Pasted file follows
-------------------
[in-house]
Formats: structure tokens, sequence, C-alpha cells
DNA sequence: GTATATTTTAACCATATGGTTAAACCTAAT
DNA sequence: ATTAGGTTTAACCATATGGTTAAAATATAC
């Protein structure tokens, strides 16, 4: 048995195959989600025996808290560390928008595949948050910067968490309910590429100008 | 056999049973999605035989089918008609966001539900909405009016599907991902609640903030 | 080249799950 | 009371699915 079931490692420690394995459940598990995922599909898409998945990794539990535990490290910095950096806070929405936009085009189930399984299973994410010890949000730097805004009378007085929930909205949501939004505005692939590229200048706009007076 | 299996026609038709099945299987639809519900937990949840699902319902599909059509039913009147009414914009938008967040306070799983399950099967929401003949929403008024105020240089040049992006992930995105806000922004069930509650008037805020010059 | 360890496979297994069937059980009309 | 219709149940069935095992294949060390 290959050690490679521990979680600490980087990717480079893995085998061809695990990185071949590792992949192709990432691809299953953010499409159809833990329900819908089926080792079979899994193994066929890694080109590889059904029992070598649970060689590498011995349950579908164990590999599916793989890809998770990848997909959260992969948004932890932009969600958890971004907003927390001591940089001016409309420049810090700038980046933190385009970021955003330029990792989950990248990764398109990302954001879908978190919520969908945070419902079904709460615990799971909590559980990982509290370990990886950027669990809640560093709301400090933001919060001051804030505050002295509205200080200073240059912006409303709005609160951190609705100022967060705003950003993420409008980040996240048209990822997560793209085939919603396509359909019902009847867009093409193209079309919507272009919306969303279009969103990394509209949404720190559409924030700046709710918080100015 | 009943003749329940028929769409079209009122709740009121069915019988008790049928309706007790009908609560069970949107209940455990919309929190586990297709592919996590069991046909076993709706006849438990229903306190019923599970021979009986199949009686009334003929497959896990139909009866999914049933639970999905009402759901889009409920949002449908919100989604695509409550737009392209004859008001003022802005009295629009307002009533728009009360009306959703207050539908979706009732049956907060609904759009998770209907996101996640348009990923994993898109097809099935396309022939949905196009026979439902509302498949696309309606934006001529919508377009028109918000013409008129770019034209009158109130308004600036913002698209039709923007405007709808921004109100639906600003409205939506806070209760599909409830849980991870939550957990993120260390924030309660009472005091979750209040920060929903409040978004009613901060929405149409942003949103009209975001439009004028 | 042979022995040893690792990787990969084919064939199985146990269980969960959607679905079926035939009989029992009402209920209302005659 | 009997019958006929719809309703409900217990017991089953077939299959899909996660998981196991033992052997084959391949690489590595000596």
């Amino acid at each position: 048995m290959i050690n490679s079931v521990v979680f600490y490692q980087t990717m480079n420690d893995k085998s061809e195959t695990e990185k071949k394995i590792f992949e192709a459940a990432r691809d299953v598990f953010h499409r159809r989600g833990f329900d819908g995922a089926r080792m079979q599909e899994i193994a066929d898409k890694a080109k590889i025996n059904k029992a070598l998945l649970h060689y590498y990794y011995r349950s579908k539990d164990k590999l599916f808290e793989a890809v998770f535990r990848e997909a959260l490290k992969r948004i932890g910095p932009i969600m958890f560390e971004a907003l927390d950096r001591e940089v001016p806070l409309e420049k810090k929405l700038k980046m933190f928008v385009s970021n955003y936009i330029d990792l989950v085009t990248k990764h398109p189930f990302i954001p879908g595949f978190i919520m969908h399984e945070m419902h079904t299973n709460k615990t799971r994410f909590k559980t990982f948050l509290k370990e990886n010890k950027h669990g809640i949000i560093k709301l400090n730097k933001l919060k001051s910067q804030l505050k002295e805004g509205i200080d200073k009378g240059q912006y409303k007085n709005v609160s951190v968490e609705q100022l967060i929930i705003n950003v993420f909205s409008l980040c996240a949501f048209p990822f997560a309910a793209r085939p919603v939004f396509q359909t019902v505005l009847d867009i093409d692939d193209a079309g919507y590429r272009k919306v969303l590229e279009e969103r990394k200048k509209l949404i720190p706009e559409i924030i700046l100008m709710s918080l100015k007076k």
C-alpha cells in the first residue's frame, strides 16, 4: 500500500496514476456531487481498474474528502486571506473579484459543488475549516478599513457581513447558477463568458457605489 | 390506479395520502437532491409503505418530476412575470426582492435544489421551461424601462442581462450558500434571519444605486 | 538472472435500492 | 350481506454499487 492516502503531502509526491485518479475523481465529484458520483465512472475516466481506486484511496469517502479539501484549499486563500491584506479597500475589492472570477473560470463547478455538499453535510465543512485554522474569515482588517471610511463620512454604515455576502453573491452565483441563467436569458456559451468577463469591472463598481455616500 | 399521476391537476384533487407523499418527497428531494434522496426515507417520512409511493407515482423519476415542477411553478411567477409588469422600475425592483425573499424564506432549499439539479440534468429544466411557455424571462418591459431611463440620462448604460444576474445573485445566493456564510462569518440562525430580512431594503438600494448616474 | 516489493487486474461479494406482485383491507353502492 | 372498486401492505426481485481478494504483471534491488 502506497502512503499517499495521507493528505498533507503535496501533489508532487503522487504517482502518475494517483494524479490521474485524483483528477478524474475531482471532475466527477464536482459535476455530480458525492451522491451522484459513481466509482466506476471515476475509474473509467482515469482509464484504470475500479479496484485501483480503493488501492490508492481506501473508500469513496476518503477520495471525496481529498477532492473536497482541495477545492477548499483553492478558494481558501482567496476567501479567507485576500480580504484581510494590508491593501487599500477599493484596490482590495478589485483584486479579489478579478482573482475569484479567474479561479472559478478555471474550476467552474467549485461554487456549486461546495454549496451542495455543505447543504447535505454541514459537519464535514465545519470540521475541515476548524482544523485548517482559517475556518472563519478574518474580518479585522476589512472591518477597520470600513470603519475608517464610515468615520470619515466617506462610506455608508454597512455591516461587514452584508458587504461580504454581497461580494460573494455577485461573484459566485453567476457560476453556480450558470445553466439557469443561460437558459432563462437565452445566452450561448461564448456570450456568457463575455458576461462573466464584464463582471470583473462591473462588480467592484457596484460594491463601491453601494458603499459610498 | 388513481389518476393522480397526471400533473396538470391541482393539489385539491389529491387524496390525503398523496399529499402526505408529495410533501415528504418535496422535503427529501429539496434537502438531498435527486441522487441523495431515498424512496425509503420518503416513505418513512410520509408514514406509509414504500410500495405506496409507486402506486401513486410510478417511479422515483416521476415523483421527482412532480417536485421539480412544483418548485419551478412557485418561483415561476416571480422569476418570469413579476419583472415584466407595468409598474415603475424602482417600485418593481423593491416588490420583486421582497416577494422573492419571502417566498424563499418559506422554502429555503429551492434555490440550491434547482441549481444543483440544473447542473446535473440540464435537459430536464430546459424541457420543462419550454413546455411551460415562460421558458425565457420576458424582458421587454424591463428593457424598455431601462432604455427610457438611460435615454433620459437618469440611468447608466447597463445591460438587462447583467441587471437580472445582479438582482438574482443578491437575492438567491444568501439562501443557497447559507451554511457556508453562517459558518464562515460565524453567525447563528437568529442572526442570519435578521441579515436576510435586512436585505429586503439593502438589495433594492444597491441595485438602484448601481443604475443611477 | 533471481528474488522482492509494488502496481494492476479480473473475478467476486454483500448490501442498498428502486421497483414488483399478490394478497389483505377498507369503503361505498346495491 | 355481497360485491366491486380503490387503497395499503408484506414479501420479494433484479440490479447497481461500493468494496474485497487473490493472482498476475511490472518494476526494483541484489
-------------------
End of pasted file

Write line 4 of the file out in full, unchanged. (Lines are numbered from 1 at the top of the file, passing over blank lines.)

DNA sequence: ATTAGGTTTAACCATATGGTTAAAATATAC